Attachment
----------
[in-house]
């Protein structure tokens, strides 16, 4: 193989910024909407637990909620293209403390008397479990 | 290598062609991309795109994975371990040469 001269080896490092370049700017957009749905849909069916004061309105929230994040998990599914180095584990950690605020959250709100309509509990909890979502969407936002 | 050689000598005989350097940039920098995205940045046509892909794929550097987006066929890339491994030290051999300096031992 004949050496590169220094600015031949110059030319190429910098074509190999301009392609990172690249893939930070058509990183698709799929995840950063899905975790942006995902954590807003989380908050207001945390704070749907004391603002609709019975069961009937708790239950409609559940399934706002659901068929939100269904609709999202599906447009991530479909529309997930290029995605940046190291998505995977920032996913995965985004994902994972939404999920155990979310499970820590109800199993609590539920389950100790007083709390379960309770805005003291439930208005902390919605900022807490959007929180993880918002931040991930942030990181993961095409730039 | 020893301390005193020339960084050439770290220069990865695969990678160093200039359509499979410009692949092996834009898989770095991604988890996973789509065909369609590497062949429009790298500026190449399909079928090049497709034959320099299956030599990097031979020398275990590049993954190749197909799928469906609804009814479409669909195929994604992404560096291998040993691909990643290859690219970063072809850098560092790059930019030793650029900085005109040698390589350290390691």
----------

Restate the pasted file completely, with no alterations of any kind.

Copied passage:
[in-house]
């Protein structure tokens, strides 16, 4: 193989910024909407637990909620293209403390008397479990 | 290598062609991309795109994975371990040469 001269080896490092370049700017957009749905849909069916004061309105929230994040998990599914180095584990950690605020959250709100309509509990909890979502969407936002 | 050689000598005989350097940039920098995205940045046509892909794929550097987006066929890339491994030290051999300096031992 004949050496590169220094600015031949110059030319190429910098074509190999301009392609990172690249893939930070058509990183698709799929995840950063899905975790942006995902954590807003989380908050207001945390704070749907004391603002609709019975069961009937708790239950409609559940399934706002659901068929939100269904609709999202599906447009991530479909529309997930290029995605940046190291998505995977920032996913995965985004994902994972939404999920155990979310499970820590109800199993609590539920389950100790007083709390379960309770805005003291439930208005902390919605900022807490959007929180993880918002931040991930942030990181993961095409730039 | 020893301390005193020339960084050439770290220069990865695969990678160093200039359509499979410009692949092996834009898989770095991604988890996973789509065909369609590497062949429009790298500026190449399909079928090049497709034959320099299956030599990097031979020398275990590049993954190749197909799928469906609804009814479409669909195929994604992404560096291998040993691909990643290859690219970063072809850098560092790059930019030793650029900085005109040698390589350290390691």